Anybody who has gone through a divorce can attest to its challenging nature, which is frequently characterized by powerful emotions and strained nerves. However, some divorces are amicable, so you might be able to obtain a divorce without any acrimony.
Whatever the circumstance, it’s critical to have a basic understanding of the New York divorce procedure before taking any action. This is especially true in divorce cases where minor children are involved.
Serving your partner with a summons and either a petition for divorce or a summons and notice of the divorce action is the first step in starting a divorce action. “Serve” typically refers to making a formal delivery of the summons to your spouse in person.
A different method of service might be permitted by the court if personal delivery is not possible. You submit the summons and the proof of service to the court after serving your spouse.
If you make a due diligence effort to locate your spouse but are unsuccessful, you may still file for divorce even if you do not know where they are living. Your attorney may get authorization from the court to publish a court summons of the divorce case in a newspaper. The court might let you get a divorce by default if your spouse doesn’t file for divorce in New York.
There are several routes you can use to file for divorce:
- You can go the conventional path and get legal counsel right away to represent you.
- Using an online divorce service, which has become more and more common, is an option. These businesses will offer forms and essentially guide you through the divorce process. However, you should be aware that these firms often only handle “uncontested” divorces, which means you have already amicably or through mediation settled all of your marital disputes.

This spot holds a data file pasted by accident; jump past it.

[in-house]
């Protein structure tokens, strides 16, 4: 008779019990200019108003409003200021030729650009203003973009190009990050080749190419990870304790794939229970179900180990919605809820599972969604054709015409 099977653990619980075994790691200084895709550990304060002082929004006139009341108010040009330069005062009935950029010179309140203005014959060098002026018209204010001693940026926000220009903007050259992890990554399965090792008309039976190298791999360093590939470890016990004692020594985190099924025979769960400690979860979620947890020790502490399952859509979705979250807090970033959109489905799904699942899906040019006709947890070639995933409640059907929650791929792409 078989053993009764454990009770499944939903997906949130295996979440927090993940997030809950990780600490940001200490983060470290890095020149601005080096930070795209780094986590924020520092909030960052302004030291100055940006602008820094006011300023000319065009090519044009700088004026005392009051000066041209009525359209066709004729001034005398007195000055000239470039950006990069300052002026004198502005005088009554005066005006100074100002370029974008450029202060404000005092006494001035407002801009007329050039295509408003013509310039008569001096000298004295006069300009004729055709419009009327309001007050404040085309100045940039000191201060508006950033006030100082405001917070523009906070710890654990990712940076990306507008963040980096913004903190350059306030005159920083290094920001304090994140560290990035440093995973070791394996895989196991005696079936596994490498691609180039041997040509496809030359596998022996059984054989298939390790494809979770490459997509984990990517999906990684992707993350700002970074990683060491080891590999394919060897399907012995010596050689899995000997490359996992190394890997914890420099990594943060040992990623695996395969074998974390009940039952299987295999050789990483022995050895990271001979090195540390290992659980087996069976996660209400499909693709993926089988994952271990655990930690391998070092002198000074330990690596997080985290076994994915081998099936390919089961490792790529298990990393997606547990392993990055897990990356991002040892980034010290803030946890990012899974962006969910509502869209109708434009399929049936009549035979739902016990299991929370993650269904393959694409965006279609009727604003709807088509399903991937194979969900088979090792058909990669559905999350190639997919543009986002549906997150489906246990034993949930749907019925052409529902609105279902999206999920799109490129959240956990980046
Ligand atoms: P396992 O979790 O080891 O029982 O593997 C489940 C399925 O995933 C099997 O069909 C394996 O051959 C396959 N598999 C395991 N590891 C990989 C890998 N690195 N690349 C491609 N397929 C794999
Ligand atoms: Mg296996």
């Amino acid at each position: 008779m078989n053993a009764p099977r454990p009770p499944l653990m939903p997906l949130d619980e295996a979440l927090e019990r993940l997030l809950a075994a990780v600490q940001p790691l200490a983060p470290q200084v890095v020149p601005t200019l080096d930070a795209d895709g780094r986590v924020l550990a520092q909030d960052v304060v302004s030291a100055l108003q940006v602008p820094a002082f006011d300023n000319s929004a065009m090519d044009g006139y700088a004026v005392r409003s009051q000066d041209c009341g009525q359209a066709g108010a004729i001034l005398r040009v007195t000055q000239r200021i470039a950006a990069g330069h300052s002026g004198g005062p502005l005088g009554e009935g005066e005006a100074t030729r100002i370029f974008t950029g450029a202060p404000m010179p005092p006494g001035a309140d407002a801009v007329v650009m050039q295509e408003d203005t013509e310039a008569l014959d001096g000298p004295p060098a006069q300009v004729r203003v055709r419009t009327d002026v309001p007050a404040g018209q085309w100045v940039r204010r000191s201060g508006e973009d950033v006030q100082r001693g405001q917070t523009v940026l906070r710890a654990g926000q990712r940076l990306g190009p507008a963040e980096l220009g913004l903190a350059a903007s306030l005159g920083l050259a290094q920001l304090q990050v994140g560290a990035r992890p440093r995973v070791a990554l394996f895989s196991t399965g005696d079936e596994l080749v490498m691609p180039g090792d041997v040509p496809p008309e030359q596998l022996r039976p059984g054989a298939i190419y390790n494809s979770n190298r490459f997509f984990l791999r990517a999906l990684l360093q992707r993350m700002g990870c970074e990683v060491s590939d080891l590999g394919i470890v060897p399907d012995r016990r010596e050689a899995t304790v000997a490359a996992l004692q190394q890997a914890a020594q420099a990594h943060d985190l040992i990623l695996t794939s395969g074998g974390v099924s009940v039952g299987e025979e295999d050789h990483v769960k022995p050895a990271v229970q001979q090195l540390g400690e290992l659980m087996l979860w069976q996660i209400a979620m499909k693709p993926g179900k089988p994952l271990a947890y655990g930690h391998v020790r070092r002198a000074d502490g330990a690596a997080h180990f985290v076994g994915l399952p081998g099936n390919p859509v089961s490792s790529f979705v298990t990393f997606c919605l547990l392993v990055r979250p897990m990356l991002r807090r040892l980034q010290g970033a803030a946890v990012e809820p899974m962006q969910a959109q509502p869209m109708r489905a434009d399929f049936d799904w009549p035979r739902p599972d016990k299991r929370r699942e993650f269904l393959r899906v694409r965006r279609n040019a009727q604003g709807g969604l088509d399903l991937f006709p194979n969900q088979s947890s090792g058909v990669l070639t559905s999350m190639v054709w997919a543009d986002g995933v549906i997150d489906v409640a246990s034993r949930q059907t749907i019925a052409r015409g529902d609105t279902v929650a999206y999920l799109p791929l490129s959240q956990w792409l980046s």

- By using the forms offered on the New York Courts website, you can decide to conduct the divorce yourself. If you choose to go down this path, it is crucial that you are aware of New York’s regulations, including where to submit your complaint and what to do next.
Qualifying for Divorce
Prior to actually completing or filing any divorce in New York, you must be a legal resident of New York. In general, you’ll meet this requirement if you were married in New York and either you or your spouse continuously remained in the state for the year before filing for divorce, or if either spouse continuously stayed in the state for two years prior to filing.